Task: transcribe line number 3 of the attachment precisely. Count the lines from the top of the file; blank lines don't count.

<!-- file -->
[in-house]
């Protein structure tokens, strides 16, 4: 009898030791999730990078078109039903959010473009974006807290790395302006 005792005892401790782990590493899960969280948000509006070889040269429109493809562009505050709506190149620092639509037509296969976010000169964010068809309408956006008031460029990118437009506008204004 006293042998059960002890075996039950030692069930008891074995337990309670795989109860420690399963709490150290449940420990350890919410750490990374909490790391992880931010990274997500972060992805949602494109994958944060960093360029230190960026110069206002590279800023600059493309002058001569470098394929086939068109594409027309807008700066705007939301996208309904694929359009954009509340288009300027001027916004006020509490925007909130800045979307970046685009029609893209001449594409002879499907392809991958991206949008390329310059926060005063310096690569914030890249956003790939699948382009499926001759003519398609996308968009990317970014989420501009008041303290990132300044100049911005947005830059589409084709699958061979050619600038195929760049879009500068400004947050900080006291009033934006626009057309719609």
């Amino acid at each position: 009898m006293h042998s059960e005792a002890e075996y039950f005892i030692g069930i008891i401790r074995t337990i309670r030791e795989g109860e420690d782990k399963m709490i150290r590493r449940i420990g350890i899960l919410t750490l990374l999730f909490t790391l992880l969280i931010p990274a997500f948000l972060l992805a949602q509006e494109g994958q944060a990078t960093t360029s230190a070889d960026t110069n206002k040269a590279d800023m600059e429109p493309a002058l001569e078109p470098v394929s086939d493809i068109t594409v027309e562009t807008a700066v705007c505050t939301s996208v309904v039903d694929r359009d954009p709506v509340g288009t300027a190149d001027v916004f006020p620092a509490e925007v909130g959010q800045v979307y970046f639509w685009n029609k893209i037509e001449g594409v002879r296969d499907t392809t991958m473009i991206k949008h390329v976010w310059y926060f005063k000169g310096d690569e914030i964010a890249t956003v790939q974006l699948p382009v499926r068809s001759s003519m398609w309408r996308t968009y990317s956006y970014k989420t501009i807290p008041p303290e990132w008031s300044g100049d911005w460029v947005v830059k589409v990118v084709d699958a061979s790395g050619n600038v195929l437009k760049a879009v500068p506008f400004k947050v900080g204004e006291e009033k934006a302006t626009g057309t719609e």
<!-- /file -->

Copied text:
């Amino acid at each position: 009898m006293h042998s059960e005792a002890e075996y039950f005892i030692g069930i008891i401790r074995t337990i309670r030791e795989g109860e420690d782990k399963m709490i150290r590493r449940i420990g350890i899960l919410t750490l990374l999730f909490t790391l992880l969280i931010p990274a997500f948000l972060l992805a949602q509006e494109g994958q944060a990078t960093t360029s230190a070889d960026t110069n206002k040269a590279d800023m600059e429109p493309a002058l001569e078109p470098v394929s086939d493809i068109t594409v027309e562009t807008a700066v705007c505050t939301s996208v309904v039903d694929r359009d954009p709506v509340g288009t300027a190149d001027v916004f006020p620092a509490e925007v909130g959010q800045v979307y970046f639509w685009n029609k893209i037509e001449g594409v002879r296969d499907t392809t991958m473009i991206k949008h390329v976010w310059y926060f005063k000169g310096d690569e914030i964010a890249t956003v790939q974006l699948p382009v499926r068809s001759s003519m398609w309408r996308t968009y990317s956006y970014k989420t501009i807290p008041p303290e990132w008031s300044g100049d911005w460029v947005v830059k589409v990118v084709d699958a061979s790395g050619n600038v195929l437009k760049a879009v500068p506008f400004k947050v900080g204004e006291e009033k934006a302006t626009g057309t719609e």